If you wouldn’t say it to a friend without worrying that it would ding their self esteem, you shouldn’t be putting it in ad copy.

Here’s an example. You can’t say “The reasons you’re struggling to lose that extra unwanted weight could be due to hormonal imbalances.” 

This is negative; it focuses on the individual user, and “you’re struggling to lose unwanted weight” isn’t exactly a self-esteem booster. 

The word “you” here is particularly problematic, so the second person should be avoided altogether when it comes to selling supplements. 

An ad below shows how you can do this. 
Take things out of the second person “you,” and into the third person “people/them,” and go from negative to positive. 

Instead of implying “you are unhappy with your weight” (or saying it outright, opt for “Some people struggle with the process of losing weight.” 

Even though the former copy may have more of a direct impact, you won’t get any conversions if your ad doesn’t get approved. 

The latter would be approved, the former wouldn’t, so write copy that Facebook will accept and then rely on accurate Facebook targeting and retargeting to help get those conversions. 
5. Don’t Highlight Specific Body Parts 
Calling out specific body parts in your landing page or ad copy can land you in a world of hurt from Facebook, so this is something to watch carefully.

Let’s look at an example. You can’t say “People who have trouble with their bellies, hips, and thighs will love this product.” You can, however, say “People who are working on their problem areas will love this product.”  
Problem areas is the perfect term to use here, because everyone knows what this refers to (at least on themselves), but it doesn’t specifically highlight certain body parts outright. This falls within Facebook’s acceptable terms of use. 

One thing you do want to be careful of here is to not wander into the negative self imagery territory, because this goes against Facebook’s rules.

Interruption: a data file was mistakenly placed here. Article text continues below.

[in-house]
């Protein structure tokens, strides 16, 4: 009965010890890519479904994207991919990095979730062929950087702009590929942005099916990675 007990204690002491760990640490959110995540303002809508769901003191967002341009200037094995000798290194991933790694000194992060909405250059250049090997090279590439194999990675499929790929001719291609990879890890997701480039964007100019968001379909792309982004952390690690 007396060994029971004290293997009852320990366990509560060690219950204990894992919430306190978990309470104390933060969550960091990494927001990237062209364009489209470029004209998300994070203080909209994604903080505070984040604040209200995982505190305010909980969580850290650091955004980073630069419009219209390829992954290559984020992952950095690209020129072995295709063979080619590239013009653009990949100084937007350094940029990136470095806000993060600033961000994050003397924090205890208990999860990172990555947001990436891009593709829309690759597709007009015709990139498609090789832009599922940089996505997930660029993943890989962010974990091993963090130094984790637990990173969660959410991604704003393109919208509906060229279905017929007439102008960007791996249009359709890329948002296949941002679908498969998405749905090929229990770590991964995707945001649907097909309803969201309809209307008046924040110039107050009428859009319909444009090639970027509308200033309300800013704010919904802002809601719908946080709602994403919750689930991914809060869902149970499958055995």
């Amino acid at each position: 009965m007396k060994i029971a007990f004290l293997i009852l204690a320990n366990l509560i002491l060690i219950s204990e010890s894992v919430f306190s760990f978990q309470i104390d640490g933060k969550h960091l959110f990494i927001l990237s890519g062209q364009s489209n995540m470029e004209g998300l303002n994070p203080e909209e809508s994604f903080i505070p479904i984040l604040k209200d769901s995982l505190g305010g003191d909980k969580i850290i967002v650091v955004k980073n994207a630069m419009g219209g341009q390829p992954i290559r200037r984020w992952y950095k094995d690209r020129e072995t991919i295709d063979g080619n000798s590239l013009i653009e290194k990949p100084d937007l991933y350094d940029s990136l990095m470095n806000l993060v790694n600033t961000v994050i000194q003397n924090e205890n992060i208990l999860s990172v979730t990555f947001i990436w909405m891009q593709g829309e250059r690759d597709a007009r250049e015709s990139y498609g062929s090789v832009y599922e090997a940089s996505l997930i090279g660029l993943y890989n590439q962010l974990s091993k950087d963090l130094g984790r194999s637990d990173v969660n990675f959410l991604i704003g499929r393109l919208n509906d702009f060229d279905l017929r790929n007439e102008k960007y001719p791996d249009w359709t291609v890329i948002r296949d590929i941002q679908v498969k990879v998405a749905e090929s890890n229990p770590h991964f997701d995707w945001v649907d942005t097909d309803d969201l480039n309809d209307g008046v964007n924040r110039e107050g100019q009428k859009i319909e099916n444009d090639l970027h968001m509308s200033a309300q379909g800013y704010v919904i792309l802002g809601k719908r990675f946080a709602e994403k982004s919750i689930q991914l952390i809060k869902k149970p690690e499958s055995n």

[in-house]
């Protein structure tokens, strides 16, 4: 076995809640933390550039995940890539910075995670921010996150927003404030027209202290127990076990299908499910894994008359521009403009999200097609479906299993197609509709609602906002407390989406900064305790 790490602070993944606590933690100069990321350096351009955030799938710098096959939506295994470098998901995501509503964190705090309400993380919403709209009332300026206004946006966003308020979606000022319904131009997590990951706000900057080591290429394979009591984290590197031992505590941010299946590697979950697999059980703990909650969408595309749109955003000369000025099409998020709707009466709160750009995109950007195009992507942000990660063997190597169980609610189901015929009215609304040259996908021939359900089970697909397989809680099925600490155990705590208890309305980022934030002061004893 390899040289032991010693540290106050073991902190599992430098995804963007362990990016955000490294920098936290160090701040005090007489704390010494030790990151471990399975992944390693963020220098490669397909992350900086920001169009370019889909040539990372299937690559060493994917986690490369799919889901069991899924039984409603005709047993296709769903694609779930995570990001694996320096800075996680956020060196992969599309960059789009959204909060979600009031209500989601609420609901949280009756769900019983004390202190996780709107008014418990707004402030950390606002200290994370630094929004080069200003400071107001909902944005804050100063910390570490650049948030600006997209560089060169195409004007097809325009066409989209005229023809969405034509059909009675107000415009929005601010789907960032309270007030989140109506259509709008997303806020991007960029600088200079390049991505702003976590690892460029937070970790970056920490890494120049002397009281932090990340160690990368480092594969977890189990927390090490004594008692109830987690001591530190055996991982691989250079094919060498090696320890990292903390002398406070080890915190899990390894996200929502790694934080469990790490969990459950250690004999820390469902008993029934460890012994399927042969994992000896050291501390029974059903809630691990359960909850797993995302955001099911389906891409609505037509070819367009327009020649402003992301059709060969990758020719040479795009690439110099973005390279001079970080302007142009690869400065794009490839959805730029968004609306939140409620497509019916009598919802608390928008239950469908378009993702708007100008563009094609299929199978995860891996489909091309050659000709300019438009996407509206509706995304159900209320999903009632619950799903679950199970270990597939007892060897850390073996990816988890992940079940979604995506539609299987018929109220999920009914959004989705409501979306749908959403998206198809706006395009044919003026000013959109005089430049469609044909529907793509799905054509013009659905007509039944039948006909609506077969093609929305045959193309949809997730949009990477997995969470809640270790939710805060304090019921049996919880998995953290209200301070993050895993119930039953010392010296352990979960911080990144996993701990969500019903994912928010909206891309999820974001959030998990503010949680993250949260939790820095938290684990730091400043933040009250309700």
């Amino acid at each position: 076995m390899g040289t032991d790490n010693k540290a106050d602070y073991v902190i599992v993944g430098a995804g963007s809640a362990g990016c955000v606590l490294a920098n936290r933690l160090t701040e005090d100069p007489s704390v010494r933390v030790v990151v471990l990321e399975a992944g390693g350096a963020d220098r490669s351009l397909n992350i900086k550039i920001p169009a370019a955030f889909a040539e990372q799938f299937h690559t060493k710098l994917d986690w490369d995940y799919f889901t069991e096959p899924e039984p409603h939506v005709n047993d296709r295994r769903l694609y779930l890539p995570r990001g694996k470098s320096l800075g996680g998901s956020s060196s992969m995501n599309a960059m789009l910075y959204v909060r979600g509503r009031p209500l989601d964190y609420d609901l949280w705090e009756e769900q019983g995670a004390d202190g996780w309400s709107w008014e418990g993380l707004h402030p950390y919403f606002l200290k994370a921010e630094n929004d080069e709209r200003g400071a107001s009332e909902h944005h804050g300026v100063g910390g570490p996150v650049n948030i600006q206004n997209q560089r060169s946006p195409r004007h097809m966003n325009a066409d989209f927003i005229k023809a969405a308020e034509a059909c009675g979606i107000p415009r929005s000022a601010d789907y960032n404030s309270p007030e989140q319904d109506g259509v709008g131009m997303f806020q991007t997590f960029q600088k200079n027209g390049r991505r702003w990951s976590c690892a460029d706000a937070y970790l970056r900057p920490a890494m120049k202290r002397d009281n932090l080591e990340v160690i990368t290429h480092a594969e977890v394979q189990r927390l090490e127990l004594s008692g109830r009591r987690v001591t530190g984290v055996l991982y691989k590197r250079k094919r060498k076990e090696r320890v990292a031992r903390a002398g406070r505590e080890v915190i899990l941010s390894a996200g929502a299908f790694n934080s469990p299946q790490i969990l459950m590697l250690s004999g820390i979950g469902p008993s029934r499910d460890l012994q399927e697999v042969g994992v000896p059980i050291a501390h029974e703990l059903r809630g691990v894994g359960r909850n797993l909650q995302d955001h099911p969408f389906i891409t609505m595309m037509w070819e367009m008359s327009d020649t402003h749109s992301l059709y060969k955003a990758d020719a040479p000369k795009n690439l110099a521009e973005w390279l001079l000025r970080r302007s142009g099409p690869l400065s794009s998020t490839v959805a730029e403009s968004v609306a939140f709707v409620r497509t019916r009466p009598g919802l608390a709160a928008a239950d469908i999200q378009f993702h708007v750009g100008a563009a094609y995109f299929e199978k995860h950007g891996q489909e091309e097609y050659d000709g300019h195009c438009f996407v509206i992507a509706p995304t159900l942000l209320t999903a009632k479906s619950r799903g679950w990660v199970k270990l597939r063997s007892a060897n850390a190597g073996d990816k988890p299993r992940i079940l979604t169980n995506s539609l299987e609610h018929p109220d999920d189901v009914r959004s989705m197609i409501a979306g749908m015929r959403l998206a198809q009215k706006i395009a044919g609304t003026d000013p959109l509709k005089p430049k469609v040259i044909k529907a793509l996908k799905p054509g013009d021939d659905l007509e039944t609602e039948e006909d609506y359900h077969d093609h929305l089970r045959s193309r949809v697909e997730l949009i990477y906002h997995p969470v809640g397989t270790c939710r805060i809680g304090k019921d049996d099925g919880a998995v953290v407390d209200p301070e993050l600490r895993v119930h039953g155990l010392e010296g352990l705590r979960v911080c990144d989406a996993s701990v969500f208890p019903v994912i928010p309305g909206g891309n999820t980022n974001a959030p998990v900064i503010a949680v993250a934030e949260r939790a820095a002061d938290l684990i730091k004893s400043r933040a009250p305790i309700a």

By combining points number four and five, you’ll be good to go here.  
6. Limit Your Ad Rejections 
If you submit a ton of ads and they’re all rejected, Facebook is going to notice. 

This puts you at risk of having your account shut down. 

Sometimes it’s not possible to entirely avoid all ad rejections, especially with Facebook cracking down on all ads right now. 

It’s easy to slip up in a very minor way, or miss a rule. 

That’s ok. That happens.

What you don’t want to do is to continue to submit ads that have already been disapproved, especially if you haven’t changed them. 

Believe it or not, this is something people often do because they think their ad was rejected by a mistake. 

As a result, it continues to be rejected, and it flags your account for review, risking banning or shut downs. 

Instead, try to find the reason the ad was rejected up front. 

Do some research, and if you aren’t sure, try to get in touch with either an expert or a Facebook representative. 

Always make the necessary changes even if it means going back to the drawing board before you resubmit. 

This will keep your ad in good standing, so it’s essential.
What Can You Do? 
Running Facebook Ads is complex and difficult enough as it is, but the extra obstacles that supplement companies face should be considered carefully. 

It’s always best to respect the algorithm and Facebook’s rules instead of trying to pull a fast one, because even if you get away with it for a short time, they’ll likely catch on eventually.

Once they do, the loophole will be closed for good, and your account probably will be, too.

Just as importantly, these 6 steps used over a period of term will help you get your domain whitelisted. 

This occurs when you’re able to go through an agency or a dedicated account manager to get a note on the account saying it’s currently in review. 

If your account gets flagged for some reason, you’ll get the benefit of a manual review instead of an automatic shut down, which will give you the chance to fix the issue and keep your account up and running. 
Need some help running Facebook Ads for your supplement company? 
We'll help keep your account running. Every health and wellness company that we've worked with has had their account whitelisted. We have yet to have an account in this space get banned because we play with the rules, have a manual review process, and are careful to adhere to all regulations when creating ads. 
Want to learn more?
All Your Information is Protected When You Sign Up
Other Blogs
  • Why Isn't my Supplement Funnel Working? - Super Cool Thing #1
  • Why Is There no Consistency When Acquiring Customers from Facebook?- Amazing Thing #2
  • And So Much More...